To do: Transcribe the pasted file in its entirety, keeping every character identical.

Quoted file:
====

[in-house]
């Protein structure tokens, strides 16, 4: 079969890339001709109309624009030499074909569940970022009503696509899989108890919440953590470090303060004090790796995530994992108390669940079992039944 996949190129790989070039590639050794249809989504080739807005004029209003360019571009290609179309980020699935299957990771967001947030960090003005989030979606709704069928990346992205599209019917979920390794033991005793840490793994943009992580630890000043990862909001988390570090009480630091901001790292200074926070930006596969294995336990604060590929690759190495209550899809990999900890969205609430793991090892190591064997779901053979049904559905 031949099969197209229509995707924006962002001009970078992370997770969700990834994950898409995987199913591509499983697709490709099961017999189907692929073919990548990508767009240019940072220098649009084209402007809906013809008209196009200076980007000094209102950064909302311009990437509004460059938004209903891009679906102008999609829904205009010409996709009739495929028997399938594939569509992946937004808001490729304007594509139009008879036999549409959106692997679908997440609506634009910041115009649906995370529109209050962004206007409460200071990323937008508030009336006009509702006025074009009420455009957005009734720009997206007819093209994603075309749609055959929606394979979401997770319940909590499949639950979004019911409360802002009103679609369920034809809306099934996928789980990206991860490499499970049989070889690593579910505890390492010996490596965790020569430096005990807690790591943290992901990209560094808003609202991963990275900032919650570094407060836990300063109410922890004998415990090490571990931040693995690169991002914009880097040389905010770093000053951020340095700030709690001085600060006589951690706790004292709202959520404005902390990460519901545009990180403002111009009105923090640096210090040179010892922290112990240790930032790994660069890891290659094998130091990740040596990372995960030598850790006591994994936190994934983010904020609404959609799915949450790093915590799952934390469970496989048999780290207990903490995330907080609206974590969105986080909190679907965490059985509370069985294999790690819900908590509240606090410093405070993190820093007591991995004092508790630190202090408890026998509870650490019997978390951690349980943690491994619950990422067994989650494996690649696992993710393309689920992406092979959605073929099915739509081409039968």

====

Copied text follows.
[in-house]
């Protein structure tokens, strides 16, 4: 079969890339001709109309624009030499074909569940970022009503696509899989108890919440953590470090303060004090790796995530994992108390669940079992039944 996949190129790989070039590639050794249809989504080739807005004029209003360019571009290609179309980020699935299957990771967001947030960090003005989030979606709704069928990346992205599209019917979920390794033991005793840490793994943009992580630890000043990862909001988390570090009480630091901001790292200074926070930006596969294995336990604060590929690759190495209550899809990999900890969205609430793991090892190591064997779901053979049904559905 031949099969197209229509995707924006962002001009970078992370997770969700990834994950898409995987199913591509499983697709490709099961017999189907692929073919990548990508767009240019940072220098649009084209402007809906013809008209196009200076980007000094209102950064909302311009990437509004460059938004209903891009679906102008999609829904205009010409996709009739495929028997399938594939569509992946937004808001490729304007594509139009008879036999549409959106692997679908997440609506634009910041115009649906995370529109209050962004206007409460200071990323937008508030009336006009509702006025074009009420455009957005009734720009997206007819093209994603075309749609055959929606394979979401997770319940909590499949639950979004019911409360802002009103679609369920034809809306099934996928789980990206991860490499499970049989070889690593579910505890390492010996490596965790020569430096005990807690790591943290992901990209560094808003609202991963990275900032919650570094407060836990300063109410922890004998415990090490571990931040693995690169991002914009880097040389905010770093000053951020340095700030709690001085600060006589951690706790004292709202959520404005902390990460519901545009990180403002111009009105923090640096210090040179010892922290112990240790930032790994660069890891290659094998130091990740040596990372995960030598850790006591994994936190994934983010904020609404959609799915949450790093915590799952934390469970496989048999780290207990903490995330907080609206974590969105986080909190679907965490059985509370069985294999790690819900908590509240606090410093405070993190820093007591991995004092508790630190202090408890026998509870650490019997978390951690349980943690491994619950990422067994989650494996690649696992993710393309689920992406092979959605073929099915739509081409039968």